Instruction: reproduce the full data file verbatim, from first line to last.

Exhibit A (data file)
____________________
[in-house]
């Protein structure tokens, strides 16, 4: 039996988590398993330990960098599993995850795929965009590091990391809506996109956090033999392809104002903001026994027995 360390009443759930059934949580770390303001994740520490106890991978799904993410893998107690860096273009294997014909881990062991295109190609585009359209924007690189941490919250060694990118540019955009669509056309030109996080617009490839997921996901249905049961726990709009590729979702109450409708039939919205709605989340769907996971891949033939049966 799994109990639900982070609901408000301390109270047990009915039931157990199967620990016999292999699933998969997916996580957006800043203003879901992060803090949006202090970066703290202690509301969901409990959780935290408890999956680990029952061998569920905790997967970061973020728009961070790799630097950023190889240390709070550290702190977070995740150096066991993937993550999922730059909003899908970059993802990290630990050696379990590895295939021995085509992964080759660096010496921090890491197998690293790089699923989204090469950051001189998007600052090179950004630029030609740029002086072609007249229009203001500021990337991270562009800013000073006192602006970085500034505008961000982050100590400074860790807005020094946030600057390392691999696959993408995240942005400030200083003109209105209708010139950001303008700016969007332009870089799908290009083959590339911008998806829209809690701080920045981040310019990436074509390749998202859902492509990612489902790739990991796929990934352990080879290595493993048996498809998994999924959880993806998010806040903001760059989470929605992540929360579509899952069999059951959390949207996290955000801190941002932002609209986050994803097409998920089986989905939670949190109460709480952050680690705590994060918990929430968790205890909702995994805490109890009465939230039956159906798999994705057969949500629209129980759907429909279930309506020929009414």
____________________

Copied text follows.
[in-house]
């Protein structure tokens, strides 16, 4: 039996988590398993330990960098599993995850795929965009590091990391809506996109956090033999392809104002903001026994027995 360390009443759930059934949580770390303001994740520490106890991978799904993410893998107690860096273009294997014909881990062991295109190609585009359209924007690189941490919250060694990118540019955009669509056309030109996080617009490839997921996901249905049961726990709009590729979702109450409708039939919205709605989340769907996971891949033939049966 799994109990639900982070609901408000301390109270047990009915039931157990199967620990016999292999699933998969997916996580957006800043203003879901992060803090949006202090970066703290202690509301969901409990959780935290408890999956680990029952061998569920905790997967970061973020728009961070790799630097950023190889240390709070550290702190977070995740150096066991993937993550999922730059909003899908970059993802990290630990050696379990590895295939021995085509992964080759660096010496921090890491197998690293790089699923989204090469950051001189998007600052090179950004630029030609740029002086072609007249229009203001500021990337991270562009800013000073006192602006970085500034505008961000982050100590400074860790807005020094946030600057390392691999696959993408995240942005400030200083003109209105209708010139950001303008700016969007332009870089799908290009083959590339911008998806829209809690701080920045981040310019990436074509390749998202859902492509990612489902790739990991796929990934352990080879290595493993048996498809998994999924959880993806998010806040903001760059989470929605992540929360579509899952069999059951959390949207996290955000801190941002932002609209986050994803097409998920089986989905939670949190109460709480952050680690705590994060918990929430968790205890909702995994805490109890009465939230039956159906798999994705057969949500629209129980759907429909279930309506020929009414």